Oldbie

meaning and definition

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    What is an oldbie?

    An oldbie is an established or experienced player in the context of roleplaying or online gaming communities.

    This term highlights someone who has been part of a game or community for a significant period, often possessing extensive knowledge of game mechanics, lore, and culture.

    Unlike newcomers or “newbies,” oldbies are familiar with the ins and outs of the game, including advanced strategies and community norms. They often contribute to guiding or mentoring newer players and may help in other areas, as well.

    The term “oldbie” originated within online and gaming communities as a way to distinguish between the experience levels of players.

    While it carries a sense of respect for the experience and knowledge these players bring, it’s also a casual acknowledgment of their long-term involvement.


    Oldbie FAQs

    How do oldbies impact gaming communities?

    Oldbies play a crucial role in shaping the culture and knowledge base of gaming communities. Their experience and understanding of the game make them valuable sources of advice, strategy, and lore. They often help moderate discussions, contribute to community-driven projects, and mentor newer players, fostering a sense of continuity and growth within the community.

    See: Ways to welcome and include new players.

    Can someone be an oldbie in one game and a newbie in another?

    Absolutely. The status of being an oldbie is game-specific and sometimes even class-specific. A player might be an oldbie in one community or game due to their long-term involvement and extensive knowledge but can still be a newbie in another game where they are just beginning to learn the ropes.

    Likewise, they might be an oldbie when it comes to playing fighting characters but a complete newb at playing spellcasters.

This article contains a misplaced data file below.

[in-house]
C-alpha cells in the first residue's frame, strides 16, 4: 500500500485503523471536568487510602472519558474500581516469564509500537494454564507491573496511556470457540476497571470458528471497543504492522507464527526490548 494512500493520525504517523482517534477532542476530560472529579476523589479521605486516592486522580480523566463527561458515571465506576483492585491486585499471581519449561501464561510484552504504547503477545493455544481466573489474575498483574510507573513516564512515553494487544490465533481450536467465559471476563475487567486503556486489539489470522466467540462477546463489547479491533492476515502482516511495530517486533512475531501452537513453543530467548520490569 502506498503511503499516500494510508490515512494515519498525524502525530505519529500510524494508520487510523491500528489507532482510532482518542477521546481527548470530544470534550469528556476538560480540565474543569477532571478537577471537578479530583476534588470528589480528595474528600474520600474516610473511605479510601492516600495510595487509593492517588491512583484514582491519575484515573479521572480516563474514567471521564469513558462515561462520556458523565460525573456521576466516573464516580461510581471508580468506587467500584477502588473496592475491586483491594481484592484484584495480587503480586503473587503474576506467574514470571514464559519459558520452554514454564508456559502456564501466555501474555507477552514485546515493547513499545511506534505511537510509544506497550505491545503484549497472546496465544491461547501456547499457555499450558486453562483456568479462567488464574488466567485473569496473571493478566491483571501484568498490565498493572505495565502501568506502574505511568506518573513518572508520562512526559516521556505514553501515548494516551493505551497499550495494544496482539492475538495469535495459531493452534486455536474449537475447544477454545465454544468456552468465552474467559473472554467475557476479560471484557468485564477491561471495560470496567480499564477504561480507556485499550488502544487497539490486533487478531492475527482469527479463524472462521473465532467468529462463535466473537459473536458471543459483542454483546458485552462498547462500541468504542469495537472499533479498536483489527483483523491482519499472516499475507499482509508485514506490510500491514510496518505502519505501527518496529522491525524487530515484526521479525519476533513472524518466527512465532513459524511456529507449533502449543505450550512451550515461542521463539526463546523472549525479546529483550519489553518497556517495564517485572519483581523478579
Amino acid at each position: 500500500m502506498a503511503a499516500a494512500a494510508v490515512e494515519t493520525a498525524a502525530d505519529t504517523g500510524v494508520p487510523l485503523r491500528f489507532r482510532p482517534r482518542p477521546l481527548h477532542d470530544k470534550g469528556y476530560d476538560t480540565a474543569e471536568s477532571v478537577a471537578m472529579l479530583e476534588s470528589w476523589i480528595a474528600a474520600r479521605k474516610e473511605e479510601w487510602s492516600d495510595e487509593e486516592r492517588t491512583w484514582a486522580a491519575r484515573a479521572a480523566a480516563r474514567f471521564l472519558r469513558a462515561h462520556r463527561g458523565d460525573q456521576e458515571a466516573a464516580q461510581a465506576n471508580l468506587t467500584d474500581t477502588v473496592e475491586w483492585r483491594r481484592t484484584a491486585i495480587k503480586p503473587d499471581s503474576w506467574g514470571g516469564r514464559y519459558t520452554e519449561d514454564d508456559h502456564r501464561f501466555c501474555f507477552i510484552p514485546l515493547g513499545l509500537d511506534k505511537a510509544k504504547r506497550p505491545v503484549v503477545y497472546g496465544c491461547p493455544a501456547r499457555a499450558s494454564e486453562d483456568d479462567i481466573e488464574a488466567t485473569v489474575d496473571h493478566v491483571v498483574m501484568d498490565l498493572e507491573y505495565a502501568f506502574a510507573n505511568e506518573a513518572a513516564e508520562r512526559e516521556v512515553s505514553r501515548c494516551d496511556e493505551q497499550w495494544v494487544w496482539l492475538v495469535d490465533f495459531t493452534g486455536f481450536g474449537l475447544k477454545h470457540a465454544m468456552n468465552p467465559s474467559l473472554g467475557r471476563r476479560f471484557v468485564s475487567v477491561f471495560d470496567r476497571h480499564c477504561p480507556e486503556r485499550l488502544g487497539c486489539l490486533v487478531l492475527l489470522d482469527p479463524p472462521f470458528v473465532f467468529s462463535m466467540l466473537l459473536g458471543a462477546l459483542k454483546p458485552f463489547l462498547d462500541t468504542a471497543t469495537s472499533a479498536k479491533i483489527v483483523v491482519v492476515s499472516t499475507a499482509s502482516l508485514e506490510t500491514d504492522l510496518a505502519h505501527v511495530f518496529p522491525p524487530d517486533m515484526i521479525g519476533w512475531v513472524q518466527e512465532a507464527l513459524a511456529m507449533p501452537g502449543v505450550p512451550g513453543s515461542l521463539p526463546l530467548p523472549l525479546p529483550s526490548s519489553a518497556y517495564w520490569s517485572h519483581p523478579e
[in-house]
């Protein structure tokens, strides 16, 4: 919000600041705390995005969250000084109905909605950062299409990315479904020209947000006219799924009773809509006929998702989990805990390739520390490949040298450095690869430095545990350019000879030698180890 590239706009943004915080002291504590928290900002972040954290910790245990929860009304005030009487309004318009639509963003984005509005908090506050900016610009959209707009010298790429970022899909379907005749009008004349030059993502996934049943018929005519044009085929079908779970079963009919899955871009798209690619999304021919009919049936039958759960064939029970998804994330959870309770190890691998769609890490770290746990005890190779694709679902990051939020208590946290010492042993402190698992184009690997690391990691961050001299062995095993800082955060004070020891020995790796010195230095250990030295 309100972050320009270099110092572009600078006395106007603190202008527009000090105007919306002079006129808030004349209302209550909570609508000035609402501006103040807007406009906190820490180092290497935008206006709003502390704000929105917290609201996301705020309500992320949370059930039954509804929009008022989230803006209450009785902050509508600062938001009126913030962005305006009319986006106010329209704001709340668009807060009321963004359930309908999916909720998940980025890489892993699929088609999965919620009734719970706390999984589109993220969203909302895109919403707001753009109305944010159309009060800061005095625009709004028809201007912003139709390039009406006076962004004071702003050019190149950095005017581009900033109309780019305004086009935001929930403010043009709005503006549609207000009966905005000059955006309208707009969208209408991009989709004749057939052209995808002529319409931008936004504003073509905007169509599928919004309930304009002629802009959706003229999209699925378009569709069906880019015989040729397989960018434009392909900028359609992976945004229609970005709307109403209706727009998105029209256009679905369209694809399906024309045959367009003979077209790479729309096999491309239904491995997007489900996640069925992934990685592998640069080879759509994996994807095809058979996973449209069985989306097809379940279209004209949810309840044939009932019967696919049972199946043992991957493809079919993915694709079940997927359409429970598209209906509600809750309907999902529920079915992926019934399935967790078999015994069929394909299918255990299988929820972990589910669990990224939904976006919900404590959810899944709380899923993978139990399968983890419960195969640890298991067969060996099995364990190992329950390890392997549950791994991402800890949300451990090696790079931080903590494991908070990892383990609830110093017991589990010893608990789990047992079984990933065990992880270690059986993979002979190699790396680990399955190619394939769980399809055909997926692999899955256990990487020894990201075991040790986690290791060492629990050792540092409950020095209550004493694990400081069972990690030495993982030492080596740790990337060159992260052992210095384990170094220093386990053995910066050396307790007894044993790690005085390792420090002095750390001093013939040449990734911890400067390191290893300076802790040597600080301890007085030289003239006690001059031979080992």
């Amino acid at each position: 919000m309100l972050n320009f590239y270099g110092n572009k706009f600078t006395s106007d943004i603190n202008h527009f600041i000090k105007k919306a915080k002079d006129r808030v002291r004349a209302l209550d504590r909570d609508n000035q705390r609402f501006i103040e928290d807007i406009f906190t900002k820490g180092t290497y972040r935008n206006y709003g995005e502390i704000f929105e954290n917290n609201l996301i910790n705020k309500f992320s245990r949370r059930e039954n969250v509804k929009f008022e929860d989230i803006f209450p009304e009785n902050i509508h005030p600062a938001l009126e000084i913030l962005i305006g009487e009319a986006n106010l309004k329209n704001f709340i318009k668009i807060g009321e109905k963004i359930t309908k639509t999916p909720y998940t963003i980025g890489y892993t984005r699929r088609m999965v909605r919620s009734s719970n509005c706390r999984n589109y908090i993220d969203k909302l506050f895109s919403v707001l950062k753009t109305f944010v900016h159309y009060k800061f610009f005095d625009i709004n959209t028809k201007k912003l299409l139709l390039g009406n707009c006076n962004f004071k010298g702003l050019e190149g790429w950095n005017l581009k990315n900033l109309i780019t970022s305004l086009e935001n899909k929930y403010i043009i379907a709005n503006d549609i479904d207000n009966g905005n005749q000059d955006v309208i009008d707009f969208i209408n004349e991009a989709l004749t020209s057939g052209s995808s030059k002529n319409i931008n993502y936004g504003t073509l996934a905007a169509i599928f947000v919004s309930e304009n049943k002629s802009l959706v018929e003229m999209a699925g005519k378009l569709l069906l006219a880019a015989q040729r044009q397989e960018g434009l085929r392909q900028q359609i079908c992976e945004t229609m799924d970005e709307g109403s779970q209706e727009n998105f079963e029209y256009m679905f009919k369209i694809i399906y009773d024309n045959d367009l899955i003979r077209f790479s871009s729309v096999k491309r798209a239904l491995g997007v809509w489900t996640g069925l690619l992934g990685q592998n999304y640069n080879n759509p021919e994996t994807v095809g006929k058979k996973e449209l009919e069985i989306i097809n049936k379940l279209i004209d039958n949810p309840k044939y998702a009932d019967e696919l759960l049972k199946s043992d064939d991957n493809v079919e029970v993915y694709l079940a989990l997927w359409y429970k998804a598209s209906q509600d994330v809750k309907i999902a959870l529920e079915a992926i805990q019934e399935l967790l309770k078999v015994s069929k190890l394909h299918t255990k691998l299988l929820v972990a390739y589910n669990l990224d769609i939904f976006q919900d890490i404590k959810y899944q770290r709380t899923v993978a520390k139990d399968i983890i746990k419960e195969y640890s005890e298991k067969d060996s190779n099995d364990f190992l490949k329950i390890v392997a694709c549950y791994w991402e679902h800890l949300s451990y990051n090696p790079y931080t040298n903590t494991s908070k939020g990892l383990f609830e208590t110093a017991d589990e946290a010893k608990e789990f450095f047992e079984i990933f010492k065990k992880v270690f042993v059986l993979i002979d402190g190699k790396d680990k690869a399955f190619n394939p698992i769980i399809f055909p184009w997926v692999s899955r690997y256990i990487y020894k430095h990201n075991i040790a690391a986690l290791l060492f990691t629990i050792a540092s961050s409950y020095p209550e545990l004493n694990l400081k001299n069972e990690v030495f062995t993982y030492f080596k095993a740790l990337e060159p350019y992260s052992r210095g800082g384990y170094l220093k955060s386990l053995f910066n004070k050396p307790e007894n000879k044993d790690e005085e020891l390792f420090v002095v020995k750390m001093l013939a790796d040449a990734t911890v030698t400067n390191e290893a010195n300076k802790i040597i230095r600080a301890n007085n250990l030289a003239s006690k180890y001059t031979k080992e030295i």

Do oldbies always have high skill levels?

    Not necessarily. While oldbies are experienced and knowledgeable about the game’s mechanics, lore, and community, their skill level can vary. Being an oldbie is more about the depth of experience and familiarity with the game rather than a direct reflection of skill or competitiveness.

    How does one become an oldbie?

    Becoming an oldbie is a matter of time, involvement, and engagement with a game and its community. It involves not just playing the game over an extended period but also participating in community activities, discussions, and possibly contributing to the game’s development through feedback, content creation, or beta testing.

    What is the difference between an oldbie and a veteran?

    The terms are often used interchangeably, but some communities may distinguish between them based on the level of achievement or contribution. A veteran might imply not only long-term involvement but also significant achievements or contributions to the community, whereas an oldbie might simply mean someone with a long history in the game.

    Myths about oldbies

    • Oldbies are always the best players. While oldbies have a lot of experience, the best player status is not guaranteed. Skill levels among oldbies can vary widely.
    • Oldbies are unwelcoming to newbies. This is a common misconception. Many oldbies enjoy sharing their knowledge and experience with new players, helping to guide and integrate them into the community.
    • You have to play for years to be considered an oldbie. The transition from newbie to oldbie is less about the specific length of time and more about the depth of one’s involvement and contribution to the community.

    Oldbie examples

    • A player who has been actively participating in Dungeons & Dragons campaigns for over a decade, familiar with various editions and lore.
    • An experienced World of Warcraft player who has been part of the game since its early expansions, known for their extensive knowledge of game mechanics and history.
    • A member of an online roleplaying forum who has been contributing stories and advice for several years, helping to shape the community’s culture.

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